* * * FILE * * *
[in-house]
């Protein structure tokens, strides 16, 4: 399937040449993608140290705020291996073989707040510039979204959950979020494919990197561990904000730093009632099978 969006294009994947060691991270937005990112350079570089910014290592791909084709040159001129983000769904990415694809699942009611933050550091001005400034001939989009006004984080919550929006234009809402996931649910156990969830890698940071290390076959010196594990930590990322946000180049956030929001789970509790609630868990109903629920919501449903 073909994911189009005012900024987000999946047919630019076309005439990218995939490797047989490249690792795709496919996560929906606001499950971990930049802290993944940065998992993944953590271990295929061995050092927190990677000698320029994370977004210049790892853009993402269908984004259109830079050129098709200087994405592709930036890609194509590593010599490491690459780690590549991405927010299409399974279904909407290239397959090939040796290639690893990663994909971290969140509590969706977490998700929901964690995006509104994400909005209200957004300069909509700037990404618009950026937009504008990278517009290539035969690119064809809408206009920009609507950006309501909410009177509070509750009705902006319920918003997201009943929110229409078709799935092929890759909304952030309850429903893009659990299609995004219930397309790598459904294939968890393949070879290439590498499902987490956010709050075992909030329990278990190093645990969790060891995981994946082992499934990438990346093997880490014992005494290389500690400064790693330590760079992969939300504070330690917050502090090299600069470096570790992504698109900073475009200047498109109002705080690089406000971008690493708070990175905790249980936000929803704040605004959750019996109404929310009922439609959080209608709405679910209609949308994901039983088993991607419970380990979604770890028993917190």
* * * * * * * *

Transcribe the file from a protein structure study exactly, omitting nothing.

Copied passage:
[in-house]
């Protein structure tokens, strides 16, 4: 399937040449993608140290705020291996073989707040510039979204959950979020494919990197561990904000730093009632099978 969006294009994947060691991270937005990112350079570089910014290592791909084709040159001129983000769904990415694809699942009611933050550091001005400034001939989009006004984080919550929006234009809402996931649910156990969830890698940071290390076959010196594990930590990322946000180049956030929001789970509790609630868990109903629920919501449903 073909994911189009005012900024987000999946047919630019076309005439990218995939490797047989490249690792795709496919996560929906606001499950971990930049802290993944940065998992993944953590271990295929061995050092927190990677000698320029994370977004210049790892853009993402269908984004259109830079050129098709200087994405592709930036890609194509590593010599490491690459780690590549991405927010299409399974279904909407290239397959090939040796290639690893990663994909971290969140509590969706977490998700929901964690995006509104994400909005209200957004300069909509700037990404618009950026937009504008990278517009290539035969690119064809809408206009920009609507950006309501909410009177509070509750009705902006319920918003997201009943929110229409078709799935092929890759909304952030309850429903893009659990299609995004219930397309790598459904294939968890393949070879290439590498499902987490956010709050075992909030329990278990190093645990969790060891995981994946082992499934990438990346093997880490014992005494290389500690400064790693330590760079992969939300504070330690917050502090090299600069470096570790992504698109900073475009200047498109109002705080690089406000971008690493708070990175905790249980936000929803704040605004959750019996109404929310009922439609959080209608709405679910209609949308994901039983088993991607419970380990979604770890028993917190």